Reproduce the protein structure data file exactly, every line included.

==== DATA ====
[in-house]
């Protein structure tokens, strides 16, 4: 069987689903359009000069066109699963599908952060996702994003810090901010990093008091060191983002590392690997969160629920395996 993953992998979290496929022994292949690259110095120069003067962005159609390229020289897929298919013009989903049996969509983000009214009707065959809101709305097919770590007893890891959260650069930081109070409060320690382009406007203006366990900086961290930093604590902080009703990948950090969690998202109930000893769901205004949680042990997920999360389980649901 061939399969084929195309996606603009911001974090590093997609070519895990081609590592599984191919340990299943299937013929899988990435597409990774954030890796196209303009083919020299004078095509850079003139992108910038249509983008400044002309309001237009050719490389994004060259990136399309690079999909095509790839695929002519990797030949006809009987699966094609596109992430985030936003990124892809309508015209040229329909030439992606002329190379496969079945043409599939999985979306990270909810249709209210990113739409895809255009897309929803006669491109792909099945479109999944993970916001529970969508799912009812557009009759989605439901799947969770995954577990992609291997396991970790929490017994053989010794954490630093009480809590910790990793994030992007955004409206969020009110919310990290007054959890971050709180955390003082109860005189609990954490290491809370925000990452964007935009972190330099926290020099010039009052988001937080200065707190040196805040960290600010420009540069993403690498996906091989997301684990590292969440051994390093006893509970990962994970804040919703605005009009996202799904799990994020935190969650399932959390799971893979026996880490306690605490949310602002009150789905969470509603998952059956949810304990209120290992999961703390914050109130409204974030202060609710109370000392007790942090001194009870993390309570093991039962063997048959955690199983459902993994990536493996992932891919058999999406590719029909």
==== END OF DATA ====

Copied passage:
[in-house]
């Protein structure tokens, strides 16, 4: 069987689903359009000069066109699963599908952060996702994003810090901010990093008091060191983002590392690997969160629920395996 993953992998979290496929022994292949690259110095120069003067962005159609390229020289897929298919013009989903049996969509983000009214009707065959809101709305097919770590007893890891959260650069930081109070409060320690382009406007203006366990900086961290930093604590902080009703990948950090969690998202109930000893769901205004949680042990997920999360389980649901 061939399969084929195309996606603009911001974090590093997609070519895990081609590592599984191919340990299943299937013929899988990435597409990774954030890796196209303009083919020299004078095509850079003139992108910038249509983008400044002309309001237009050719490389994004060259990136399309690079999909095509790839695929002519990797030949006809009987699966094609596109992430985030936003990124892809309508015209040229329909030439992606002329190379496969079945043409599939999985979306990270909810249709209210990113739409895809255009897309929803006669491109792909099945479109999944993970916001529970969508799912009812557009009759989605439901799947969770995954577990992609291997396991970790929490017994053989010794954490630093009480809590910790990793994030992007955004409206969020009110919310990290007054959890971050709180955390003082109860005189609990954490290491809370925000990452964007935009972190330099926290020099010039009052988001937080200065707190040196805040960290600010420009540069993403690498996906091989997301684990590292969440051994390093006893509970990962994970804040919703605005009009996202799904799990994020935190969650399932959390799971893979026996880490306690605490949310602002009150789905969470509603998952059956949810304990209120290992999961703390914050109130409204974030202060609710109370000392007790942090001194009870993390309570093991039962063997048959955690199983459902993994990536493996992932891919058999999406590719029909």